The launching facilities of ISRO and the Vikram Sarabhai Space Centre have time and again proved that India is capable of successfully producing solid fuel rocket motors and launching space vehicles. ISRO bought off-the-shelf equipment from abroad. In fact, USA’s attempt to embargo Russia's sale of cryogenic engines to India speeded up the solid fuel technology. The DRDO has gained from the ISRO experience.

Weapons Systems–SPACE

The Combat Vehicles R&D establishment at Avadi that manufactures the T-72 and Arjun tanks, the Defence R & D Laboratory (DRDL) Hyderabad manufactures the Agni IRBM, the Trishul and Akash SAM systems, are all in their final stages of development. These have from time to time received help from India’s Space Agency –– ISRO which can truly boast of being among the top six in the world with a talented pool of scientists. If they also seek collaborations exports can be in their reach.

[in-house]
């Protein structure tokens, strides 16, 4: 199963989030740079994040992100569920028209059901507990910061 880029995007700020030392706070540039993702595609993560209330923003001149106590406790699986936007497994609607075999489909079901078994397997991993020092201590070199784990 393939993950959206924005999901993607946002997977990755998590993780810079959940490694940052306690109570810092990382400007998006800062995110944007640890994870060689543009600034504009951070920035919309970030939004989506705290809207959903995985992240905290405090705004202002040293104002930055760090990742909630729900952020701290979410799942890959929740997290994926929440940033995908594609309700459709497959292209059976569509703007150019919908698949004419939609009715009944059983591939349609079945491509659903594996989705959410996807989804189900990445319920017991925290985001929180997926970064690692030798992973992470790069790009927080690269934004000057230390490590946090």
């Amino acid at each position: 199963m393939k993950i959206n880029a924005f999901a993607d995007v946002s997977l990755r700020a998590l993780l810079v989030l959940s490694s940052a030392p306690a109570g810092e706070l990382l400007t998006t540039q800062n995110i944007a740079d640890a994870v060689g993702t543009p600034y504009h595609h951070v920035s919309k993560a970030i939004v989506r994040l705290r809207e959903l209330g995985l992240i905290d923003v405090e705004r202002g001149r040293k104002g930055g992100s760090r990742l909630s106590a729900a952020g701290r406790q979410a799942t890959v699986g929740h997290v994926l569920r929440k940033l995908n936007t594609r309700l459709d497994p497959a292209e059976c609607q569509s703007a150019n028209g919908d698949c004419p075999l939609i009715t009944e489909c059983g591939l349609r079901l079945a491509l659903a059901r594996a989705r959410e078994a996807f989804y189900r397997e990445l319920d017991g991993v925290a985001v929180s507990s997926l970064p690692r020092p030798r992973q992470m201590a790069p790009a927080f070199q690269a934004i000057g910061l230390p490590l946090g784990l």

Civil Industry

In any defence project the Government has a big stake and therefore, in every country subsidies are given to firms to explore local manufacture. In richer countries two or more firms are asked to compete as is the case in the Joint Strike Fighter programme. In Europe, production is being shared between nations. In India, the Navy set up a warship building project team in the 1970s under the Director General Quality Assurance, DGQA and civil firms made good progress, but subsidies were given selectively. Civil Industries for Defence in India were initially encouraged and permitted to foray into just a few items but the progress was good. The Leander project saw Walchand Industries manufacture the shafting, a valve maker from Ludhiana –– Leader made excellent valves and other ancillary suppliers supplied switch boards, fire fighting equipment and lifting gear –– boilers were made locally by a Babcock and Wilcox licensee, the Bharat Heavy Electricals with its plants at Bhopal and Hyderabad produced the turbines. Bharat Electricals Ltd at Bangalore went into collaboration with Signaal of Holland and supplied C, L and X band radars and forayed into fire control equipment, including equipment for the Army and Air Force with communication companies like Racal. Hindustan Aeronautics supplied the air blowers and UHF radio equipment.